Nobody appreciates the opportunity to indulge in gratuitous moral outrage more than I do, but to my mind the most significant news event of the Memorial Day weekend wasn’t Israel’s murderous sadly tragic assault on the Gaza aid flotilla.   Nope, my money is riding on a seriously underreported incident in the same neighborhood:  a ‘terrorist’ rocket attack on the Turkish naval base at Iskenderun near the Syrian border.   Six of our NATO allies died.

Sadly, Turkish news sources in the English language are as scant as hogs in downtown Tel Aviv, so hyperlinks to the particulars aren’t very numerous.   Coverage in Hurriyet Daily News implies (but doesn’t actually assert) that PKK was responsible, but I have my doubts about that.

Instead, with your indulgence, I’ll briefly trespass on the wild-eyed conspiracy theorist/internet honeypot turf of such luminaries as Wayne Madsen in order to provide some savory food for thought.   What if … (it’s a real stretch, I know) the attack on Iskenderun was actually carried out by Israeli naval commandos?   You know, comrades of those guys who so gallantly distinguished themselves in the maritime interdiction operation being carried out not-so-very-far-away at just about the same time.   Why would Israel do such a thing, a relatively sane person might ask.   Well, there are sound tactical and (less sound) strategic reasons for adopting such a risky course of action:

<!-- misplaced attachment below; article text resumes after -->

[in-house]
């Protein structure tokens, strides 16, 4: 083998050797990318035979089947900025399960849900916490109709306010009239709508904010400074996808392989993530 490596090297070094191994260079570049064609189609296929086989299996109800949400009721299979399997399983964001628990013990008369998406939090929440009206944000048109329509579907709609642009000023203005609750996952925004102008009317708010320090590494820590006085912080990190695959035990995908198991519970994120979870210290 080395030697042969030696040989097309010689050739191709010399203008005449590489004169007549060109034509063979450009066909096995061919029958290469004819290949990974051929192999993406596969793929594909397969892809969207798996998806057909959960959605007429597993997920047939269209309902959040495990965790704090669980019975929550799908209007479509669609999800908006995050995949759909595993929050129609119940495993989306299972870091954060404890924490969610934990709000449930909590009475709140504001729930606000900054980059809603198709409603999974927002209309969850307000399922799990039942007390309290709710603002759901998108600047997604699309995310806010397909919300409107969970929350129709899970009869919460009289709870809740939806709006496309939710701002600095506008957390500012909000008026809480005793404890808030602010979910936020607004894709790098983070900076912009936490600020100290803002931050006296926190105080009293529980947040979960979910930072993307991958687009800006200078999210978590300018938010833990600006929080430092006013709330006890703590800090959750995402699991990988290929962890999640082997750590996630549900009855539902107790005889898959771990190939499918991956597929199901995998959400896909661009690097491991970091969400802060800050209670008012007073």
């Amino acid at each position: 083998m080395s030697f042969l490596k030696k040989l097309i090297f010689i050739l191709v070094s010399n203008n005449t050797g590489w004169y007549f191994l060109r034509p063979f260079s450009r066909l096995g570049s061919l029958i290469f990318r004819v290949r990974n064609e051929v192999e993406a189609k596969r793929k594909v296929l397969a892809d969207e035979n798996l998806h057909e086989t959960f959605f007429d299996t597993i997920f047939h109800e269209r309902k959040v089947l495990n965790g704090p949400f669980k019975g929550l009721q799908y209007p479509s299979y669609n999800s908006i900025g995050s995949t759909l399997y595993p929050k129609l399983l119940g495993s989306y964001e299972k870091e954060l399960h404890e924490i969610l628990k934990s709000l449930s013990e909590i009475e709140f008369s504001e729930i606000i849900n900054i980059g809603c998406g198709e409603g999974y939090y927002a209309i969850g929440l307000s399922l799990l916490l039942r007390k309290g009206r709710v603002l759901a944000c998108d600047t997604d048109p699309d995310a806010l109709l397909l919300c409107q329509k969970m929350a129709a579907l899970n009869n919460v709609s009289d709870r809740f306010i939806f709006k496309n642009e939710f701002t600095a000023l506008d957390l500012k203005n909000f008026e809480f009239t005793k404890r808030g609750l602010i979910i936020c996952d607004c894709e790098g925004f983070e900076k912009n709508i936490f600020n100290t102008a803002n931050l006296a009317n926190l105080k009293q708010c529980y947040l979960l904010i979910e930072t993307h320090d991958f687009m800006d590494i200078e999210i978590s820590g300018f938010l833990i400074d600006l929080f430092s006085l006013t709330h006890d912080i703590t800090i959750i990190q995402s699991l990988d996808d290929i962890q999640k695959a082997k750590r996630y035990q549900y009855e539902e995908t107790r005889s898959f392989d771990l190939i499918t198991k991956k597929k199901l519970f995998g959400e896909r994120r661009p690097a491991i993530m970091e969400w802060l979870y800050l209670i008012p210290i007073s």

Tactically:  a diversionary attack on the regional base of a military force that might oppose your primary (interdiction) operation is basic military planning procedure.  In the case of a nominal ally, the Eleventh Commandment applies.

Strategically:  As far as the Likud ‘kosher nostra’ (h/t to Madsen) is concerned, an increasingly-Islamicized Turkey is now an ally in name only.   Likud is furious that the Turkey/Brasil Iranian uranium enrichment proposal has undercut US/Israel sanctions efforts in the United Nations.   Turkey’s role in pushing for ‘nuclear-free Middle East’ language in the recent NPT declaration was another straw on the camel’s back.   Finally, Israeli intelligence probably has what it thinks is firm evidence of Turkish military support for –or involvement in– organizing the Gaza aid flotilla.   In the minds of the beleaguered Israeli government (think of their Masada mindset), this means that Turkey –as a friend of Israel’s enemies– is now also an enemy.

Here in the Western Hemisphere, those who know the truth of the matter probably aren’t inclined to speak about it, even to tell me that I’m waaaaaaaay off base.   Maybe it really was just a coincidental PKK attack.   Maybe not.   I dunno; what do the terms of the NATO mutual defense treaty say about US obligations to respond to an attack on a fellow member?

Oh, and what about that nice Jewish boy playing with fireworks and flammable materials in his Queens garage?   Nothing to see here … move along.   No urgent need for another NYC ‘terrorist’ incident is there?   No, not right now.   Have a nice day.